Effect of Gestational D i a b e t e s on Insulin Receptors in Human Placenta S. Durfin-Garcia 0 2 J. G o m e z Nieto 0 2 A. Marafion Cabello 0 2 0 Department of Internal Medicine 1 Cfitedra de PatologiaM6dica), UniversityHospital , Valladolid , Spain 2 Dr. Santiago DurSn-Garcia Department of Internal Medicine University Hospital Valladolid Spain Summary. The aim of this work was the characterization of insulin binding to a partially purified preparation of plasma m e m b r a n e s from gestational diabetic placenta in order to establish a comparison with normal pregnancy. A decrease in the n u m b e r of insulin receptors per mg protein in placenta from gestational diabetic mothers was found. Comparable inhibitory effects of unlabelled insulin suggest that the binding affinities were similar in both groups of patients. The ability of the placental preparation to degrade ~25Iinsulin was not significantly different in both situations. The existence of a negative feed-back regulation of the insulin receptors in placental membranes was suggested by the fact that plasma insulin levels were significantly higher in the gestational diabetic mothers. N o r m a l pregnancy; gestational diabetes; insulin receptors; plasma membranes; placenta; insulin levels - Diabetologia Tissue insulin resistance in obesity and maturityonset diabetes has been shown to be associated with a decrease in n u m b e r of insulin receptors on plasma membranes [ 1-3 ]. The placenta is a readily available source of h u m a n insulin receptors [ 4-6 ] and thus offers a convenient model for the study of insulin receptor binding in normal pregnancy, and in the situation of carbohydrate intolerance associated with gestation. A l t h o u g h little is known of the factors regulating placental function, it appears that the placenta is an active site of insulin metabolism [ 7 ]. In previous studies Posner [ 5 ] failed to show a modification of the n u m b e r a n d / o r affinity of insulin receptors in diabetic pregnancy. However, Harrison et al. [ 8 ] showed that the specific binding of insulin to a microsomal-membrane fraction from h u m a n placentas, obtained from insulin-dependent diabetic mothers, was significantly decreased when compared with placentas from normal women. The aim of the present work was to study whether insulin receptor interaction in placentas from gestational diabetic mothers is normal, using a partially purified preparation of placental plasma membranes. Material and Methods Materials Purified porcine "monocomponent" insulin (lot S 835158, 27 I.U./mg) was purchased from Novo Research Institute (Copenhagen, Denmark) and was used both for iodinationand as unlabelled standard in the binding studies. Carrier-free Na 1251(300mCi/ml, in NaOH solution, pH 8-11, less than 1% of 126I) was purchased from the RadiochemicalCentre (Amersham, England). DEAEcellulose (microgranular DE 52) was from Whatman and bovine serum albumin (BSA, fraction V) from Sigma Chem. Co. Other chemicals were of reagent grade. Patients An oral 100 g glucoseload was givento 50 antenatal womenafter ten hours of fasting. All glucose tolerance tests were performed between 28 and 32 weeks of gestation. Each woman had been instructed to ingest a diet containingat least 250 g carbohydrates for the three daysprecedingthe test. Bloodsampleswere drawnat hourly intervals during a 3-hour period. From those mothers in whom the test clearly suggestedgestational diabetes, we used for the present study only the placentas from those (ten patients) who were also available for the glucosetolerance test carried out two months after delivery.Placentas from an equal number of normal women were used as controls. The diagnosis of gestational diabetes was made on the basis of their glucose tolerance (defined according to the criteria described by O'Sullivanand Mahan, 9), and the existence of obstetric pathology (abortion, macrosomic infants at birth) in previous pregnancies. None of the selected Tissue fraction The tissue fractions were prepared by homogenization and differential centrifugation as described in Material and Methods. Studies of lzsI-insulin binding (0.16 nmol/l) were performed at 24 ~ during a sixty minute incubation period. Each value is the mean 4- SEM of ten experiments with ten different placental fractionations women, whether gestational diabetic or normal, were receiving drugs which might affect the glucose tolerance test, nor were they obese before onset of pregnancy. The weight gain during pregnancy was between 8.5 and 10.5 kg and there was no difference between the two groups. Placental Tissue and Tissue Fractionation Human full-term placentas, obtained after vaginal delivery, were processed according to the method described by Posner [ 5 ], with the following modifications: the homogenization was performed in ten volumes of sucrose (0.3 mol/1) in a glass homogenizer with a motor-driven teflon pestle. The homogenate was filtered through two and then four layers of cheesecloth. After centrifugation for fifteen minutes at 600 g, the supernatant was centrifuged again at 50,000 g for sixty minutes to obtain the microsomal-membrane pellet. This pellet was suspended by gentle homogenization in 0.1 mol/1 Tris buffer, pH 7.4, and then delivered onto the top of a centrifuge tube containing a 30% to 60% (wt/wt) linear sucrose gradient. It was then centrifuged again at 100,000 g for sixty minutes. Alter this centrifugation we recognized three different layers: the first (F1), intermediate (F2) and last (F3) layers appeared at sucrose densities of 30%, 38-40% and 50%, respectively. These three layers were characterized by electron microscopic examinations, by their 5'-nucleotidase activities and by their ability to bind lzsI-insulin. They were resuspended and washed in 0.1 mol/1 Tris buffer, pH 7.4, and centrifuged again at 50,000 g for ten minutes in a Sorvall (RC5-B) centrifuge, and then frozen at - 80 ~ until assay. All the above procedures were carried out at 4 ~ Monoiodination of Insulin Insulin was iodinated directly with 0.8-1.0 I atom per molecule (specific activity 300-380 gCi/~tg Or 1,800-2,280 Ci/mmol) using the chloramine T method [ 10 ]. Iodinated products were chromatographed on DEAE-cellulose [ 11 ], except that urea was omitted because of the small quantity of polypeptide applied to the ion exchanger. Binding Studies Studies of binding of 125I-insulin to the different placental fractions were conducted at the temperatures and for the time intervals indicated in the legends to the figures and tables. Incubations were carried out in a final volume of 0.4 ml Krebs Ringer Phosphate buffer, pH 7.5, containing 125I-insulin at 0.03-0.20nmol/1, unlabelled insulin at various concentrations from 0 to 17 gmol/1, placental proteins at 0.30-0.40 mg/ml and BSA at 10.0 mg/ml. A t the times indicated, duplicate 150 ~d-aliquot samples from each incubation tube were transferred to microfuge tubes (Beckman) and membrane-bound 125I-insulin was isolated by a ten minute centrifugation at 50,000 g in a Sorvall centrifuge. Except when stated otherwise, data are reported as specific binding: this is obtained by substracting from the total binding the amount of labelled insulin which is not displaced by a great excess (17 ixmol/1) of unlabelled insulin. Other Analytical Studies The degree of insulin degradation was measured following the procedures previously described [ 12 ], using rat liver plasma membranes prepared according to the Neville method [ 13 ]. Maternal plasma insulin was measured by radioimmunoassay with the use of 125I-human insulin and a guinea-pig anti-human insulin serum [ 14 ]: the results were expressed in terms of a human insulin standard (lot 12569 MC. 25.7 I.U./mg) purchased from Novo Research Institute. Blood glucose was measured with a glucose-oxidase kit (God-perid method, Boehringer Mannheim). Protein was measured by the Lowry procedure [ 15 ] and 5'-nucleotidase assays were carried out at 37 ~ [ 16 ] and with a trichloroacetic acid deproteinization step before addition of the molybdate reagent [ 17 ]. Characterization of Placental Preparations Table 1 shows the specific binding of 125I-insulin and 5'-nucleotidase activity in each tissue fraction obtained during the purification of normal placenta. The 5'-nucleotidase activity was much greater in the 100,000 F 1 fraction than in the others. Specific binding of ~25I-insulin paralleled 5'-nucleotidase activity and was significantly higher in F1 fraction. Partially purified plasma membranes (F 1 fraction) were used in all subsequent studies. The 5'-nucleotidase activities in plasma membranes obtained from normal and gestational diabetic placenta were not significantly different: values were (means + SEM; n = 1 0 ) 731 +_ 44 and 765 + 50 nmol Pi/ min/mg protein, respectively. 125I-insulin specifically bound to purified plasma membranes obtained from normal and gestational diabetic placenta was linearly related to the protein concentrations, at least between 100 and 1,000 ~tg/ml. This range includes the concentrations employed in the binding experiments and permits normalization of the data on the basis of protein concentration. In order to exclude the possibility that the insulin binding studies might be influenced by the presence of blood elements in the placenta we performed the following control experiment: one normal placenta was extensively perfused using cold saline via the two umbilical arteries and the placental cotyledons used for the homogenization were also thoroughly washed. The insulin binding capacity of the placental plasma membranes prepared after this perfusion procedure was not significantly different from that found in plasma membranes prepared without placental perfusion. Electron microscopic examinations showed that the plasma membrane fraction consisted of vesicles of various shapes and sizes which showed a triple-layered structure at high magnification (data not shown). Calculations Mean values, the SEM, and Student's t-test were all calculated as outlined by Snedecor [ 18 ]. Unless stated otherwise, data are given as means _+ SEM. Under identical experimental conditions and throughout the entire time course, plasma membranes from placentas of the gestational diabetic mothers bound only 4 5 - 5 0 % as much insulin as did membranes from normal mothers (Figure 1). At 24 ~ steady-state was attained by 30 to 120 minutes. All subsequent binding studies were conducted at the steady-state of binding at 24 ~ after sixty minutes incubation period. The differences in the specific binding of 125I-insulin observed between the two types of plasma membranes could not be attributed to differences in non-specific binding: in both cases the latter represents 5 - 1 0 % of total 125I-insulin bound to plasma membranes. The degradation of 125I-insulin by the plasma membranes from normal and gestational diabetic placentas was also studied. 125I-insulin at 0.16 nmol/1 was incubated with 0.2-0.6 mg protein/ml at 24 ~ during a sixty minute period. After centrifugation the radioactivity remaining in the supernatant was tested for its ability to bind to fresh rat liver membranes. The percentage of 125I-insulin degraded was 14 + 5 and 15 + 3 (means + SEM; n = 3 ) for normal and gestational diabetic placental plasma membranes, respectively. ~..Ji u= i(. M z ,o 3O = = z T Insulin, g U / m l Normal n = 10 Unlabelled insulin at physiological concentrations inhibited the binding of 125I-insulin to a similar extent for both normal and gestational diabetic placenta (Figure 2). With 0.8 nmol/1 (5 ng/ml or 125 ~tU/ml) a 20% inhibition was observed. Fifty per cent inhibition of 125I-insulin binding was obtained with insulin at 3.2 nmol/1 (20 ng/ml or 500 ~tU/ml). Scatchard analysis (not shown) indicated that the specific binding fits a curvilinear model. The apparent affinity constant for the "high" affinity site was similar for the normal and gestational diabetic placenta (1 109 mol/1-1). Over a wide range of insulin concentrations from 0.1 nmol/1 (0.6 ng/ml or 15 ~tU/ml) to saturating ones of 17.5 nmol/l (100 ng/ml or 2,500 gU/ml) the bO 1,6 >, J O~ u<_E~ Uo. nm nZ 0,8 m z 0 i 0 o,~ , ' ,; ;o ,0o ,,; INSULIN CONCENTRATIONS, nglml plasma membranes from gestational diabetic placentas bound only 25-30% as much insulin as those from normal ones (Figure 3). At each insulin concentration, the amount of insulin bound was three to fourfold lower for gestational diabetic than for normal placenta. Thus it appears that a decrease in the number of binding sites is the main factor leading to the decreased insulin binding. Discussion The regulation of insulin receptors in the placenta when carbohydrate intolerance was present in the mother has been previously investigated [ 5, 8 ]. The number of insulin receptors was decreased in a microsomal-membrane preparation from placentas of insulin-dependent diabetic mothers [8]. However, this point has not been studied extensively in untreated gestational diabetic mothers, though three of the seven patients studied by Posner [ 5 ] might be included in this group. Harrison et al. [ 8 ] indicated that in diet-treated gestational diabetic mothers the insulin binding to microsomal-membrane placental fractions was not significantly different from that found in normal placenta. The present work characterizes the insulin binding to purified placental plasma membranes from normal and untreated gestational diabetic mothers, and shows a decrease in the number of insulin receptors in the latter situation. Comparable inhibitory effects of unlabelled insulin on specific 125I-insulin binding suggest that the binding affinity constants were similar in both groups of patients. Harrison et al. [ 8 ] have previously shown that the decreased insulin binding capacity of the placenta from insulindependent diabetic mothers could not be attributed to a receptor occupation by insulin. Other hormones such as human placental lactogen did not compete with the 125I-insulin binding to its receptors in placenta [ 6 ]. Moreover, human placental lactogen was not significantly increased in the plasma from gestational diabetic patients [ 19 ]. In agreement with a previous report [ 20 ], maternal plasma insulin was found to be significantly increased in our gestational diabetic patients. Different investigations carried out both "in vitro" [ 21 ] and "in vivo" [ 22-23 ] show that insulin modulates the concentration of its specific receptors in the target cells (down regulation). The present findings confirm these observations, since the placenta from gestational diabetic mothers was exposed to high concentrations of maternal plasma insulin. Fetal hyperinsulinism is thought to be responsible for the large placenta [ 24 ] and large infants [ 25 ] born S. Durfin-Garcia et al.: Gestational Diabetes and InsulinReceptors of i n s u l i n - d e p e n d e n t d i a b e t i c m o t h e r s , b u t i n o u r 1. Olefsky , J.M. , Reaven , G.M.: Decreased insulin binding to lymphocytes from diabetic subjects . J. Clin. Invest . 54 , 1323 - 1328 ( 1974 ) 2. Archer , J. A. , Gorden , P. , Roth , J.: Defect in insulin bindingto receptors in obese man . J. Clin. Invest . 55 , 166 - 174 ( 1975 ) 3. Bar , R. S. , Gorden , P. , Roth , J. , Kahn , C.R. , De Meyts, P. : Fluctuations in the affinity and concentration of insulin receptors on circulating monocytes of obese patients. Effects of starvation, refeeding and dieting . J. Ciin. Invest . 59 , 1123 - 1135 ( 1976 ) 4. Haour , F. , Bertrand , J.: Insulin receptors in the plasma membrane of human placenta . J. Clin. Endocrinol. Metab . 38 , 334 - 337 ( 1974 ) 5. Posner , B. 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N. : Insulin-dependentregulation of insulin-receptor concentrations: a direct demonstration in cell culture . Proc. Natl. Acad. Sci. USA 71 , 84 - 88 ( 1974 ) 22. Goldfine , I. D. , Kahn , C. R. , Neville , D. M. Jr. , Roth , J. , Garrison , M. , Bates , R.W.: Decreased binding of insulin to its receptors in rats with hormone induced insulin resistance . Biochem. Biophys. Res. Commun . 53 , 852 - 857 ( 1973 ) 23. Archer , J.A. , Gorden , P. , Gavin , J.R. , III, Lesniak, M.A. , Roth , J.: Insulin receptors in human circulating lymphocytes. Application to the study of insulin resistance in man . J. Clin. Endocrinol. Metab . 36 , 627 - 633 ( 1973 ) 24. Lister , U.M.: The ultrastructure of the placenta in abnormal pregnancy . J. Obstet. Gynaecol. Br. Commonw . 72 , 203 - 214 ( 1965 ) 25. Horger , E. O. , III , Miller , M. C. , III, Conner , E. D.: Relation of large birth weight to maternal diabetes mellitus . Obstet. Gynecol . 45 , 150 - 154 ( 1975 ) Received: March 30 , 1978 , and in revised form: August 22 , 1978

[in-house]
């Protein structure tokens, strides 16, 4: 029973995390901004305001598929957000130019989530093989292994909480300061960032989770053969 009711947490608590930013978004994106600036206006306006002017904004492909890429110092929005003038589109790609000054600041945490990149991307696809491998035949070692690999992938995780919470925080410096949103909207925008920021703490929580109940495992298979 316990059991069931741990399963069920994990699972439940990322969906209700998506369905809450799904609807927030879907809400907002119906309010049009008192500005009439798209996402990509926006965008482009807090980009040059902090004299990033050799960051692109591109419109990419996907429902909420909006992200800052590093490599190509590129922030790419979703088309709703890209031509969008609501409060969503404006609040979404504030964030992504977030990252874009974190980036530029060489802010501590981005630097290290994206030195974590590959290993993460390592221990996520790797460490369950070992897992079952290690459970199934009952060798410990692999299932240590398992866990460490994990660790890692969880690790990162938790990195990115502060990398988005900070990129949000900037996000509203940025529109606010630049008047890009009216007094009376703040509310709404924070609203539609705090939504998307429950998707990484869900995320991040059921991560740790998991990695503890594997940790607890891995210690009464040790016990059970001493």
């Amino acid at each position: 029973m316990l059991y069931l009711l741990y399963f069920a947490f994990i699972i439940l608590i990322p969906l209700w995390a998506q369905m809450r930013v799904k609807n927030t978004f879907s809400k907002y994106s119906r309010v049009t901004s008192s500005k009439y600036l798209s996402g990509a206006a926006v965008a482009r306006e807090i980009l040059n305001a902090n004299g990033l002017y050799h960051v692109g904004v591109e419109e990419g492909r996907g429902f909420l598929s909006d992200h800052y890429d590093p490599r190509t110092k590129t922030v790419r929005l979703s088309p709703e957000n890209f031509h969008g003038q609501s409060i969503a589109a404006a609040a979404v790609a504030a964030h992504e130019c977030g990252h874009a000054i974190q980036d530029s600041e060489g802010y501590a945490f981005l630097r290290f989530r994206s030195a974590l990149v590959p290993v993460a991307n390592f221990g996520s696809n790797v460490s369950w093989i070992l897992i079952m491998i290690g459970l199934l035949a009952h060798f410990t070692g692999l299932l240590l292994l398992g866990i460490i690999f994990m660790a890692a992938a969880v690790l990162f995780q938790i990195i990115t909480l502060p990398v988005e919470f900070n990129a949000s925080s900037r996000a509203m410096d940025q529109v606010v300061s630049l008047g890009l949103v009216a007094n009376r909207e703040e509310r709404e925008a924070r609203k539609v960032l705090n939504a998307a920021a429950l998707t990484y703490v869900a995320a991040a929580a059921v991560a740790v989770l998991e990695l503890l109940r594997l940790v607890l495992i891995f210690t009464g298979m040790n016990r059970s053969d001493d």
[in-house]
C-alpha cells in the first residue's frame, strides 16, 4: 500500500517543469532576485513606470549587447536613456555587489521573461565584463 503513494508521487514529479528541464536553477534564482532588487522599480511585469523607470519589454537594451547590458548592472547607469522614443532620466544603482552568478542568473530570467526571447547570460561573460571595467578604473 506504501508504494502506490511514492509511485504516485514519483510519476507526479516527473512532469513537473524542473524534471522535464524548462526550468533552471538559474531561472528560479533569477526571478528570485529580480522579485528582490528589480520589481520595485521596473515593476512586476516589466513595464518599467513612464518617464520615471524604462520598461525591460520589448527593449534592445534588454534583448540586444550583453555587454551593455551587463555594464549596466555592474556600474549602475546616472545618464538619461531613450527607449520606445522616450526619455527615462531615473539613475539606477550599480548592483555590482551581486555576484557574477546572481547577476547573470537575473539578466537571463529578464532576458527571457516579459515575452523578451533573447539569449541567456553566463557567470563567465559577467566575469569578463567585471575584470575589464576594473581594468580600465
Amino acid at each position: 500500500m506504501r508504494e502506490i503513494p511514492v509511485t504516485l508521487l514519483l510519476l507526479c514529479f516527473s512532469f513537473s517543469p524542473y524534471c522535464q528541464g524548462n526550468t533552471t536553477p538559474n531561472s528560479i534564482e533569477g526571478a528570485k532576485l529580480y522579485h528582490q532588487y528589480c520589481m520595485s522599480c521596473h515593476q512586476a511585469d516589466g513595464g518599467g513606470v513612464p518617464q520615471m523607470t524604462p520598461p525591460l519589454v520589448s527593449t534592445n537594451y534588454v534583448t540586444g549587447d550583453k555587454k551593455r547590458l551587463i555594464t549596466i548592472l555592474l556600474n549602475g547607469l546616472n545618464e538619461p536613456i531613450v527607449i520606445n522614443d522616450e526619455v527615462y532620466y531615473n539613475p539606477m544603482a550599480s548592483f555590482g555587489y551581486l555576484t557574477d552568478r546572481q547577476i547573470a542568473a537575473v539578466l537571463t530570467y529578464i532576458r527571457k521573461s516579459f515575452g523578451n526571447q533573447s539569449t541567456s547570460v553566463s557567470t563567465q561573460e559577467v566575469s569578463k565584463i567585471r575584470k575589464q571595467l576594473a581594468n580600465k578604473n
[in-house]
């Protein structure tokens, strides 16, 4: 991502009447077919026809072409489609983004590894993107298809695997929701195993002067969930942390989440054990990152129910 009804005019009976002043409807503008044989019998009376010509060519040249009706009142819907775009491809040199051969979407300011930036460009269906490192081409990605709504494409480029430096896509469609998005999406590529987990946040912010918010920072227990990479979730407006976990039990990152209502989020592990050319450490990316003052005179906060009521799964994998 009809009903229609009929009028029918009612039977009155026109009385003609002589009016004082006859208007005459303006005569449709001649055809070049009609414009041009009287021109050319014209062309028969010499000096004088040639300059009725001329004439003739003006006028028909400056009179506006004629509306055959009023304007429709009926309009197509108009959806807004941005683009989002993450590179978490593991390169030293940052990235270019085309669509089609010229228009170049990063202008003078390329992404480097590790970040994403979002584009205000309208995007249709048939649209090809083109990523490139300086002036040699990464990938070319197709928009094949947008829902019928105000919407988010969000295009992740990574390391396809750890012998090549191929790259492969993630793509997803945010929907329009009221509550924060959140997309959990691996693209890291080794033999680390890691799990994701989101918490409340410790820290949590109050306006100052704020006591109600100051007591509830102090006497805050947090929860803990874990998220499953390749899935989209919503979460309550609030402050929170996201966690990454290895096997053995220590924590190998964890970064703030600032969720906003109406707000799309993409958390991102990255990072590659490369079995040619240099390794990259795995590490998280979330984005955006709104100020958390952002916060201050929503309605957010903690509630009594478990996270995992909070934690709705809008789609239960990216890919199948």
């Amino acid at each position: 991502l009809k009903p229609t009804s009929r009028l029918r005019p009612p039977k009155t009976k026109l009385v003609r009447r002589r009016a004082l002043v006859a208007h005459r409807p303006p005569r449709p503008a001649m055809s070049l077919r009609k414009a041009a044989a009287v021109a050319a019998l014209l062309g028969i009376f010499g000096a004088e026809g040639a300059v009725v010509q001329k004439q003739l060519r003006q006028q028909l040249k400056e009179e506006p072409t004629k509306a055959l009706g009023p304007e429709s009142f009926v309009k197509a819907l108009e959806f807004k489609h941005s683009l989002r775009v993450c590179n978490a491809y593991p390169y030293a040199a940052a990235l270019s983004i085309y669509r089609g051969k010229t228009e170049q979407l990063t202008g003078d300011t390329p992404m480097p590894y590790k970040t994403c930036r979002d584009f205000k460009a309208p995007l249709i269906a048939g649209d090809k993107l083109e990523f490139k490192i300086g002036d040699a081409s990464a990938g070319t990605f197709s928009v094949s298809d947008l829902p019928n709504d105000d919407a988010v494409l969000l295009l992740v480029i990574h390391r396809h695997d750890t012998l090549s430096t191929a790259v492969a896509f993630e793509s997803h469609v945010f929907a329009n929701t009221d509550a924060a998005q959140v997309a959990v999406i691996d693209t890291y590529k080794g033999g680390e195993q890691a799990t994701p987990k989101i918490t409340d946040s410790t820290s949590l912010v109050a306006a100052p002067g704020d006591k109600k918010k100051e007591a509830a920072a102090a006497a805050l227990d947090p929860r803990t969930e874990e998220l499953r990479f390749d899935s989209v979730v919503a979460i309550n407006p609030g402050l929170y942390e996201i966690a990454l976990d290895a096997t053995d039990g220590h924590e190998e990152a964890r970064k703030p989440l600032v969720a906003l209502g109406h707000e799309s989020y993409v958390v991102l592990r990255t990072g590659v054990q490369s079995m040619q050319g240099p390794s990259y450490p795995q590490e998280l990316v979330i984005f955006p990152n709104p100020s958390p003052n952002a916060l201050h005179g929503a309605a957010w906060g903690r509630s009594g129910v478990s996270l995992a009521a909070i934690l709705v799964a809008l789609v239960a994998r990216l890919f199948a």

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S. Durán-García, J. Gomez Nieto, A. Marañon Cabello. Effect of gestational diabetes on insulin receptors in human placenta, Diabetologia, 1979, 87-91, DOI: 10.1007/BF01225455